The Semi, Tesla’s all-electric battery-powered semi-truck, has finally started shipping with PepsiCo adding the first 100 trucks to their fleet. The all-electric semi-trailer is one of the first of its kind, and may have a large impact into the future of the trucking industry with it offering reduced emissions, autonomous technology, and of course alternative fuel options that could save workers thousands of dollars annually.
Though it may have had a slow start, Tesla’s Semi is really shaping up to make a big impact on the industry, and could even lead the way in electric trucks becoming the future of car hauling. Here are the biggest ways that Semi may be paving the way for its own success and for the future of the industry as a whole.
Those who have been following news related to the Tesla Semi are aware of the vehicle’s slow production – initially planned to start in 2019 with 100,000 trucks per year by 2022, the production was delayed until October 2022. This delay was due to the battery shortage, with Tesla prioritizing the production of passenger vehicles over Semis.
But after several delays, the Semi has finally been released – but only on a very limited scale this year. It seems that Tesla will be ramping up production next year, with the company greatly increasing the number of units in time for next year. This slow roll out is entirely expected, due to the lithium-ion battery shortage and semiconductor chip shortages that have been ongoing.
This limited release isn’t necessarily a bad thing, however. As industry workers are well aware, vehicle production issues have been across the entire automotive industry, and is a problem that is being addressed slowly but surely. In fact, this slow roll out of units may be a better move on Tesla’s part, as it’s allowed for demand to build – the Semi has had unit reservations going as far back as 2017, which indicates that the demand for it is quite high.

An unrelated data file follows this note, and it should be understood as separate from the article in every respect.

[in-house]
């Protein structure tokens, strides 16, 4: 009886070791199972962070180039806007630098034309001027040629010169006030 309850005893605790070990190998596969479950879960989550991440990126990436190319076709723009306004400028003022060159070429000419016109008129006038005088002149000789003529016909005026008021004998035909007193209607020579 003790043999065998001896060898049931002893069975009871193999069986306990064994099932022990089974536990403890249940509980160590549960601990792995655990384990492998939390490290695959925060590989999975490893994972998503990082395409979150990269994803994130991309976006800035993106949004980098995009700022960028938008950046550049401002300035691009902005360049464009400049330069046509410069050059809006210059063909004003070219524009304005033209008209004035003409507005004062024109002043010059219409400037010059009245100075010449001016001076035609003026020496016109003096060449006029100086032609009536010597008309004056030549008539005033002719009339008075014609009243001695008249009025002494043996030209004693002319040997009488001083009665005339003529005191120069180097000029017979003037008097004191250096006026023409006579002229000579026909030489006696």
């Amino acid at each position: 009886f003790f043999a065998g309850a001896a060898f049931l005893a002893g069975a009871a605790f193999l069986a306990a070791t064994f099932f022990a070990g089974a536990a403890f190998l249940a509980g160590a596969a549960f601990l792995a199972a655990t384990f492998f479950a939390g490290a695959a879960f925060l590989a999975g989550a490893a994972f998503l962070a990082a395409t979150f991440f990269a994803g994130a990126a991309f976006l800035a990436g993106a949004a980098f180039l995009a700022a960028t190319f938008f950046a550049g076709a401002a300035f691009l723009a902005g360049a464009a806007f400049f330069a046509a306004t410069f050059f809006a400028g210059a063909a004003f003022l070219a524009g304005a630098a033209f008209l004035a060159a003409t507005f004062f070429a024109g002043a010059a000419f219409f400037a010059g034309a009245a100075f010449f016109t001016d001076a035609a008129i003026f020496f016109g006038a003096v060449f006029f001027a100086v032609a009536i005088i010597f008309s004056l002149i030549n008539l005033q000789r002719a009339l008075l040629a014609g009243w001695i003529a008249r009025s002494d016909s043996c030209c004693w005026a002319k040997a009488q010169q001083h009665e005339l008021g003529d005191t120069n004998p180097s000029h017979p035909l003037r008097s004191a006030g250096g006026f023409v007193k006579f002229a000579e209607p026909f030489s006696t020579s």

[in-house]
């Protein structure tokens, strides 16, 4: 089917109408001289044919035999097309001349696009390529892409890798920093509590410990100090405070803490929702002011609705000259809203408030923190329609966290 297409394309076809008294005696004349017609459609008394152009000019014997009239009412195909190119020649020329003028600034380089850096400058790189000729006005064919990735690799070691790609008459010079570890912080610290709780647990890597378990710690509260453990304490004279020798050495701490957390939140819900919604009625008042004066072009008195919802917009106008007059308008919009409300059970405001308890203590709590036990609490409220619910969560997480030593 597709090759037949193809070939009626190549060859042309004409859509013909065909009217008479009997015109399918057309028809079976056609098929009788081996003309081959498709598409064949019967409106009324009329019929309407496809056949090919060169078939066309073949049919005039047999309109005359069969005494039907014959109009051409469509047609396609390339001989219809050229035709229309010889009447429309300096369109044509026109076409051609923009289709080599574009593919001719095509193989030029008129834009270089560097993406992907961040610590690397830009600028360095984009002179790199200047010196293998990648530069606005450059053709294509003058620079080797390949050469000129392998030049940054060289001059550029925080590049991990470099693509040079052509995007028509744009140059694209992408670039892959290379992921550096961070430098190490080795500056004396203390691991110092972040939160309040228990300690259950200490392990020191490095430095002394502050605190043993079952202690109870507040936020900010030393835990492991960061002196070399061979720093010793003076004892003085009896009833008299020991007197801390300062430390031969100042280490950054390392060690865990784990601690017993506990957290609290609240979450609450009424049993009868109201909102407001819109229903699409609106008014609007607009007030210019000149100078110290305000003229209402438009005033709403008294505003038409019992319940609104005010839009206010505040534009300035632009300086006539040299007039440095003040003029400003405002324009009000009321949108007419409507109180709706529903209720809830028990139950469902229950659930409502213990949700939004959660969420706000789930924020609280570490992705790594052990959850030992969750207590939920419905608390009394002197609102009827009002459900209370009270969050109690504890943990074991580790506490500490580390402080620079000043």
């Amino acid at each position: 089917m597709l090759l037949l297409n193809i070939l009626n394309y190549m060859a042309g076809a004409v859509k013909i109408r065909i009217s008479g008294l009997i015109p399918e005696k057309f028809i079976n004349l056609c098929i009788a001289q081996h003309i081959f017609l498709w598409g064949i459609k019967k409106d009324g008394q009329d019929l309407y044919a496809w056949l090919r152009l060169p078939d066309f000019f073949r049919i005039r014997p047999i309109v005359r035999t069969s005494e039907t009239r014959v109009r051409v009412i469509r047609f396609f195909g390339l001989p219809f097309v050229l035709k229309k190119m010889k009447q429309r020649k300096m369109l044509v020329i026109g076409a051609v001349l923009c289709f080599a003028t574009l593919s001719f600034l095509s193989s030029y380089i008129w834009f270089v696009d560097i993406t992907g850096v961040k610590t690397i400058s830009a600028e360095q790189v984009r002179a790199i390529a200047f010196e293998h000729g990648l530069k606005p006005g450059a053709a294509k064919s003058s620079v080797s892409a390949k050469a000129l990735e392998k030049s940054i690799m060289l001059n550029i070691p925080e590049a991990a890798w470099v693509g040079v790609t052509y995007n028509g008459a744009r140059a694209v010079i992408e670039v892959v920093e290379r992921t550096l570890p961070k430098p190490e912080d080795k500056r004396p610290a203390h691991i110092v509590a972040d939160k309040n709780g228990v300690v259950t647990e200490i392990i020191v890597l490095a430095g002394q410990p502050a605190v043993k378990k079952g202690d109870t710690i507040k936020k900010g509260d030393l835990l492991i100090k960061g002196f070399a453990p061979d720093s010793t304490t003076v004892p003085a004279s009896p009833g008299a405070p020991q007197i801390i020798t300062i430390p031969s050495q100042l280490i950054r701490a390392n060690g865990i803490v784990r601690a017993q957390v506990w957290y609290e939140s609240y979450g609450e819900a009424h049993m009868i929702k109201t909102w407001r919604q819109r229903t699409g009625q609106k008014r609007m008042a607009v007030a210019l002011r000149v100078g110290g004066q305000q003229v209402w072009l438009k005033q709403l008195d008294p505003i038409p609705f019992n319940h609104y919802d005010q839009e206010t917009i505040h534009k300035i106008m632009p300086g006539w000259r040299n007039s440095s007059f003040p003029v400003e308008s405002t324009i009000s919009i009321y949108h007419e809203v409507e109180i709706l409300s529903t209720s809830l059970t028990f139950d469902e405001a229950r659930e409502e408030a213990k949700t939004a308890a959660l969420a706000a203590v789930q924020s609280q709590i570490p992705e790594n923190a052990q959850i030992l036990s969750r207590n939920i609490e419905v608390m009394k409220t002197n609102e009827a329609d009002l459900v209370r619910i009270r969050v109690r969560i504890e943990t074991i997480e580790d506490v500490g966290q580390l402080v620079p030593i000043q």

It’s no secret that commercial trucks cost a lot to operate and maintain, with fueling costs sometimes costing upwards of $70,000 on an annual basis. In 2021, it was estimated that the average owner-operator spent 48 cents per mile, with the number varying depending on weight.
Understandably, one of the biggest selling points of the Semi is its alternative fueling, with electric charging costing significantly less. The truck costs less than 2 kWh per mile, or to put things into perspective, a 200 mile-trip with a Tesla Semi costs about $28, while a diesel truck costs $169.76 comparatively. This pricing difference is astounding, as it could allow for drivers to save literally thousands of dollars in fueling costs every month, which could make the difference between a successful business and failure.
If all-electric vehicles became regularly available to truckers, then it would be a game changer for many. Especially with fueling costs being particularly high this past year, accounting for drastic changes in the cost of fuel makes car hauling a rough business to be involved in lately.
Of course, one of the other key features of the Semi is its autopilot mode, which would allow for drivers to take their hand off the wheel and for the truck to drive itself almost entirely while on the road. This tech has been used in Tesla’s vehicles for years now, but has never before been utilized for semi-trucks. This would be revolutionary for truckers, as it would help truck drivers to save energy and be capable of working longer hours with fewer risks of making mistakes on the road. Over time, it will be interesting to see whether this technology becomes popular among truck drivers or not, as autonomous cars have become somewhat of a controversial topic lately.
Semi Trucks have always been more on the expensive side, with higher-end units costing upwards of $200,000. So with the Semi starting at a very reasonable price of $150,000, it seems certain that the model is destined to be a hit with trucking companies. The Semi will launch at two price tiers, with the aforementioned $150,000 unit having a 300 mile-range, and a 500 mile-range unit costing $180,000. Combined with far cheaper fuel costs, the Semi doesn’t seem all that expensive, when compared to ICE semi-trucks.
Two of the biggest fears surrounding electric vehicles are high costs and range anxiety, and the Semi seems to solve both of those fears. When units begin rolling out in higher quantities to the public, it seems almost certain that their affordability and efficiency will catch on, and may end up moving the trucking industry closer towards an all-electric future.
Overall, the release of Tesla’s Semi may be a huge game-changer for both Tesla and the trucking industry as a whole, with only time telling exactly what sort of impact it will have.
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